Budget 1999: Even the Cabinet come out winners

The Budget and You
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The Independent Online
UNLIKE KEN CLARKE and his eminently taxable tipple of whisky, no one could ever accuse Gordon Brown of devising a Budget with his own mineral water drinking habits in mind.

However, no cabinet minister is an offshore, tax-free island and even the sober Mr Brown and his colleagues will feel the personal impact of the contents of his little red box.

Though John Prescott may proudly proclaim that he is still working class, the average cabinet minister's salary of pounds 90,000 means that they would have been the first against the wall for any pot shots at the middle classes. Soaking the rich was never an option for Mr Brown, but his complex tax and benefits changes will give most middle-income households little more than the equivalent of a vigorous rub down with a wet flannel.

From the Prime Minister down, the Cabinet will be hit by a range of Budgetary assaults on Middle Britain, particularly the scrapping of mortgage tax relief and the married couple's allowance.

But this will be more than offset by the surprise cut in the basic tax rate to 22p, a move that will benefit the higher rate taxpayers more than most.

As the announcements were aimed largely at parents of young children and pensioners, however, few ministers will be singing in the streets about large boosts to their income.

In line with New Labour's more puritanical streak, not a single senior minister smokes cigarettes, let alone the Havanas beloved of Cuddly Ken, so the 17.5p price hike on a packet of 20 will involve not a shred of self-sacrifice. Drinking is, of course, a much more acceptable vice and Robin Cook, Mo Mowlam and Alan Milburn must be delighted by Mr Brown's decision to freeze duty on wine, beer and spirits.

So on the whole, the impact on ministers has been neutral or even beneficial. Bearing in mind that all political careers end in failure, even those in the Cabinet who are in danger of being fired will be comforted by one of Mr Brown's less headline-grabbing moves - to help the over-50s move off the dole into work.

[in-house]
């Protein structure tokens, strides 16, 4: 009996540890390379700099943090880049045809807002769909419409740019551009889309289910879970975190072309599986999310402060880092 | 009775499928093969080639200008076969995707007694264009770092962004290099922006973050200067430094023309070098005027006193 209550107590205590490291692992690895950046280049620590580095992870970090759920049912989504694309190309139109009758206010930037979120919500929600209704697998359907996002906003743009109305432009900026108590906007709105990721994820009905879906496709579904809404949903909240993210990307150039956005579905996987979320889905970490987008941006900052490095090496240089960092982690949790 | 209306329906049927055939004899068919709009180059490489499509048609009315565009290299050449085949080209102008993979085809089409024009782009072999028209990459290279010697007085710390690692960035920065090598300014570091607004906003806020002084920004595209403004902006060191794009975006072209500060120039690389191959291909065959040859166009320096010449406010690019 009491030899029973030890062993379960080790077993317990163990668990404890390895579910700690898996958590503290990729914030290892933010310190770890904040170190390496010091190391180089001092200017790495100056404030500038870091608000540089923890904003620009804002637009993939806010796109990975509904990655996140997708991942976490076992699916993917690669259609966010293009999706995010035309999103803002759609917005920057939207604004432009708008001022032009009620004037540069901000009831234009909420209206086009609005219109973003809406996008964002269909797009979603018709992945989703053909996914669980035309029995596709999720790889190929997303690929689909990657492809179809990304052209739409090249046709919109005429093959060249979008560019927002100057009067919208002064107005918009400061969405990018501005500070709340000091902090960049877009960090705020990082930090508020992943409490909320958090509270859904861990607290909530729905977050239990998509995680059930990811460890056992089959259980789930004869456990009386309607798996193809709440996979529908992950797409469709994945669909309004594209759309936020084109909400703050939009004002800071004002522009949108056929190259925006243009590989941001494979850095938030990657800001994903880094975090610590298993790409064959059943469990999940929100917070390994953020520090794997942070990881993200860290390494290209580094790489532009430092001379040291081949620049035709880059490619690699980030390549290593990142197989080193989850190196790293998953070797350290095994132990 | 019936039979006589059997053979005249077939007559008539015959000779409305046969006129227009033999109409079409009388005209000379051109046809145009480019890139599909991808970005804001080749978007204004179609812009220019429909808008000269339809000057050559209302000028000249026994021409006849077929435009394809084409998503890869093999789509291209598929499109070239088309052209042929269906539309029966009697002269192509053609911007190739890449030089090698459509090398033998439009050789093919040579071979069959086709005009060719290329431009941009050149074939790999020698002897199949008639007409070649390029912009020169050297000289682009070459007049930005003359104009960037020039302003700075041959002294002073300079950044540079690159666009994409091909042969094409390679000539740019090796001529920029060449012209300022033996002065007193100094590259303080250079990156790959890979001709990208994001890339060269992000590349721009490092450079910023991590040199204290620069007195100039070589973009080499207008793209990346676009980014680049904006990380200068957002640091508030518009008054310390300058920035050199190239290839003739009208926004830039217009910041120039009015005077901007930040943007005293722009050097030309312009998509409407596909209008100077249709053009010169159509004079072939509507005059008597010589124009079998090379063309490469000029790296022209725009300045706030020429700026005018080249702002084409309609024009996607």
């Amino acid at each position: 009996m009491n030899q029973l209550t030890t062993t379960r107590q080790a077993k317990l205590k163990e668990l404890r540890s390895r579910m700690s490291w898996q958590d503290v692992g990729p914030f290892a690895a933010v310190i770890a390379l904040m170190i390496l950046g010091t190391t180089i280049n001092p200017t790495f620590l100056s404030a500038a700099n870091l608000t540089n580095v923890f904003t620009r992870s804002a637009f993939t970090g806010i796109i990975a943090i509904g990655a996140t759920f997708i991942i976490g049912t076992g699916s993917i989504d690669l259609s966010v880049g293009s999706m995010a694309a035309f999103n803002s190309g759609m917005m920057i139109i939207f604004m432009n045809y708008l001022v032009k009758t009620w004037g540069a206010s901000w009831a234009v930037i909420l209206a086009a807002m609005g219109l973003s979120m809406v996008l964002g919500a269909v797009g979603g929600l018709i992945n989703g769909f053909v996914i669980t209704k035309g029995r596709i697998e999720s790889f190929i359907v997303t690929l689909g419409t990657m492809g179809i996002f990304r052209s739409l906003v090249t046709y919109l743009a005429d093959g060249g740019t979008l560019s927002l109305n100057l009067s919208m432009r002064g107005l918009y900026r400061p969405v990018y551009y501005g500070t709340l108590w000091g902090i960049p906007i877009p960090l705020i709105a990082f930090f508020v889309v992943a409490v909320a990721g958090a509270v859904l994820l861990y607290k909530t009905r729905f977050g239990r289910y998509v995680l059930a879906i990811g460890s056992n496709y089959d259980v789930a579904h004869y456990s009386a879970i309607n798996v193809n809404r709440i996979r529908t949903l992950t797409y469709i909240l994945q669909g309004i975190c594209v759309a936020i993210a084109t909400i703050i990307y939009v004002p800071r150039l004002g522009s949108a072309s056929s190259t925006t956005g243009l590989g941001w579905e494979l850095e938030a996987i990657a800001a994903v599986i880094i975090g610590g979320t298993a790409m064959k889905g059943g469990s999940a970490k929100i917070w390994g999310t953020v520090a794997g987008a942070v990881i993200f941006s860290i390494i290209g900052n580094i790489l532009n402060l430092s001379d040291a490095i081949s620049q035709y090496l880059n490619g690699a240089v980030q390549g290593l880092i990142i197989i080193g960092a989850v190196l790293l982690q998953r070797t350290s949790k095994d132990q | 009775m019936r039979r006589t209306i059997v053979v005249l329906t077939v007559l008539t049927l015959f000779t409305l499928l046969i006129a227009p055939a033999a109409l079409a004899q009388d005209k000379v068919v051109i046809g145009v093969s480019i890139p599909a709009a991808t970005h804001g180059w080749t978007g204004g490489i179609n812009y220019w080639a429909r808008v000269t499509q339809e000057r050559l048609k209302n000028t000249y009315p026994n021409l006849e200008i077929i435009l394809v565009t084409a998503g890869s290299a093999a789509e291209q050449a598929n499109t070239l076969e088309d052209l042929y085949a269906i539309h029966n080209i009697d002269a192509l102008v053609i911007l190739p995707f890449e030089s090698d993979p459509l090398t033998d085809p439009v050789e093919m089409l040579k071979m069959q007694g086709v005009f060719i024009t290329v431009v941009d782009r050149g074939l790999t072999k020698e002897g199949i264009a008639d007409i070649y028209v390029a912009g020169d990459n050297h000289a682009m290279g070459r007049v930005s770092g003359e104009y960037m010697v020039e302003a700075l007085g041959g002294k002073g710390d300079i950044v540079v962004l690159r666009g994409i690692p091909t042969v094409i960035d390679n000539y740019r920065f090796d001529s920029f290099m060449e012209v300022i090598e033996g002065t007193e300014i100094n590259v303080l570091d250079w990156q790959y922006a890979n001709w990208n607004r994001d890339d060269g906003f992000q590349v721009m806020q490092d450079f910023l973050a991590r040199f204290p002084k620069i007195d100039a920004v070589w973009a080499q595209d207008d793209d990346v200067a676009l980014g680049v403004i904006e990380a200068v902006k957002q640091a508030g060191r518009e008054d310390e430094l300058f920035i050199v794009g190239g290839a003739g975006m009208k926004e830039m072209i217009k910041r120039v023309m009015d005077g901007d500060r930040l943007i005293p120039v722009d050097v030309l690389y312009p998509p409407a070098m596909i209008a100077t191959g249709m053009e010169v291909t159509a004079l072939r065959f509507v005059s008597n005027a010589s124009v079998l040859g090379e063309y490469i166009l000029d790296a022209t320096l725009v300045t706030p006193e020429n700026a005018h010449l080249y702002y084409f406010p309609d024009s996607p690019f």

Tony Blair

With three children, Nicholas, Kathryn and Euan, and a QC wife who is earning up to pounds 200,000 a year, the Prime Minister will be relieved that child benefit will not be taxed this year at least. But the Blairs' beloved silver Ford Galaxy people carrier will be hit by the new pounds 100 charge being levied for tax discs on large cars.

Robin Cook

"Cookie the Nookie", as the tabloids dubbed him, has recently done his own bit to recast Labour's definition of family values. However, with grown-up children, the Budget will have a neutral impact on his affairs. The Cabinet's best-known gambler will welcome the cut in football pools duty and raise a wee dram to the spirits duty freeze.

Mo Mowlam

With a husband who earns more than pounds 120,000 a year as a merchant banker, the Secretary of State for Northern Ireland enjoys one of the highest joint incomes among cabinet members. With no children of school age, however, she will lose out because of the abolition of the married couple's tax allowance.

Gordon Brown

As a childless single man, Mr Brown will receive no direct personal benefit from his "Budget for families". Sadly for his girlfriend Sarah Macauley, the scrapping of the married couple's tax allowance means he has even less incentive to tie the knot. John Prescott will have to make another conference speech telling him to get a move on and propose.

Margaret Beckett

The Beckett household currently benefits from the taxpayer to the tune of more than pounds 120,000 a year as the Leader of the House of Commons pays her husband Leo to work as her secretary. However, as the owner of a flat in central London, she will be hit by both the scrapping of Miras and by the rise in stamp duty should she wish to sell up.

Alan Milburn

As the youngest parent in the Cabinet, the rap-loving 40-year-old Chief Secretary to the Treasury is famed for pushing a pram around Whitehall and at party conferences. Like Mr Blair, he will still be able to claim child benefit but, as both he and his doctor wife are higher-rate taxpayers, they will not be helped by the new children's tax credit.